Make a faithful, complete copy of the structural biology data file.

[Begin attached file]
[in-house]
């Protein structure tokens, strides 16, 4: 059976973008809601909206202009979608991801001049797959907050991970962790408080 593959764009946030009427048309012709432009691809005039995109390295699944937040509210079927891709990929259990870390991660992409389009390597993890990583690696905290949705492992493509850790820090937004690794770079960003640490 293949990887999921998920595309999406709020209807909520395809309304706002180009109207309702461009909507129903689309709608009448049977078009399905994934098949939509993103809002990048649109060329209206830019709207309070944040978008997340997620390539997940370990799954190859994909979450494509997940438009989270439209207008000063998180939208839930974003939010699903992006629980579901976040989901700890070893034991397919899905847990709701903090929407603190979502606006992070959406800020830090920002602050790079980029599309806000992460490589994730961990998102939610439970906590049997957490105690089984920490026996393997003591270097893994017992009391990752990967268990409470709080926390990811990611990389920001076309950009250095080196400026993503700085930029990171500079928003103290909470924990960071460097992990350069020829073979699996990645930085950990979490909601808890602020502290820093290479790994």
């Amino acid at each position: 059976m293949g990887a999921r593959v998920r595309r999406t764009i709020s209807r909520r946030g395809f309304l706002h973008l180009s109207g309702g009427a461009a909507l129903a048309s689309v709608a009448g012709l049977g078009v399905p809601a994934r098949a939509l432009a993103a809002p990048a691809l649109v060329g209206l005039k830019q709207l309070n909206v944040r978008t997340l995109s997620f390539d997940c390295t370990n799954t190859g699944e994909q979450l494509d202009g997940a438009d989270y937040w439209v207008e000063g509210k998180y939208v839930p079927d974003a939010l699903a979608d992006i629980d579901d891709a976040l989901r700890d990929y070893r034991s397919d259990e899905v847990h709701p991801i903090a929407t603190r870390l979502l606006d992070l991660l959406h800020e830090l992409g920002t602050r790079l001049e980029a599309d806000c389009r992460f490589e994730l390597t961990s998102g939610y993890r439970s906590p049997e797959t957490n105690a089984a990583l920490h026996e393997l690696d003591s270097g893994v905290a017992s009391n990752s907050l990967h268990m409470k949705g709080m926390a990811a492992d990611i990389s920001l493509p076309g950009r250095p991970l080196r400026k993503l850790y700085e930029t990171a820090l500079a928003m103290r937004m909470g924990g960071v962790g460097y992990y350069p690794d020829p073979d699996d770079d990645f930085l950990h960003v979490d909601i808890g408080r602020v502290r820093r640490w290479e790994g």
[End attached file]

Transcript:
[in-house]
């Protein structure tokens, strides 16, 4: 059976973008809601909206202009979608991801001049797959907050991970962790408080 593959764009946030009427048309012709432009691809005039995109390295699944937040509210079927891709990929259990870390991660992409389009390597993890990583690696905290949705492992493509850790820090937004690794770079960003640490 293949990887999921998920595309999406709020209807909520395809309304706002180009109207309702461009909507129903689309709608009448049977078009399905994934098949939509993103809002990048649109060329209206830019709207309070944040978008997340997620390539997940370990799954190859994909979450494509997940438009989270439209207008000063998180939208839930974003939010699903992006629980579901976040989901700890070893034991397919899905847990709701903090929407603190979502606006992070959406800020830090920002602050790079980029599309806000992460490589994730961990998102939610439970906590049997957490105690089984920490026996393997003591270097893994017992009391990752990967268990409470709080926390990811990611990389920001076309950009250095080196400026993503700085930029990171500079928003103290909470924990960071460097992990350069020829073979699996990645930085950990979490909601808890602020502290820093290479790994």
């Amino acid at each position: 059976m293949g990887a999921r593959v998920r595309r999406t764009i709020s209807r909520r946030g395809f309304l706002h973008l180009s109207g309702g009427a461009a909507l129903a048309s689309v709608a009448g012709l049977g078009v399905p809601a994934r098949a939509l432009a993103a809002p990048a691809l649109v060329g209206l005039k830019q709207l309070n909206v944040r978008t997340l995109s997620f390539d997940c390295t370990n799954t190859g699944e994909q979450l494509d202009g997940a438009d989270y937040w439209v207008e000063g509210k998180y939208v839930p079927d974003a939010l699903a979608d992006i629980d579901d891709a976040l989901r700890d990929y070893r034991s397919d259990e899905v847990h709701p991801i903090a929407t603190r870390l979502l606006d992070l991660l959406h800020e830090l992409g920002t602050r790079l001049e980029a599309d806000c389009r992460f490589e994730l390597t961990s998102g939610y993890r439970s906590p049997e797959t957490n105690a089984a990583l920490h026996e393997l690696d003591s270097g893994v905290a017992s009391n990752s907050l990967h268990m409470k949705g709080m926390a990811a492992d990611i990389s920001l493509p076309g950009r250095p991970l080196r400026k993503l850790y700085e930029t990171a820090l500079a928003m103290r937004m909470g924990g960071v962790g460097y992990y350069p690794d020829p073979d699996d770079d990645f930085l950990h960003v979490d909601i808890g408080r602020v502290r820093r640490w290479e790994g």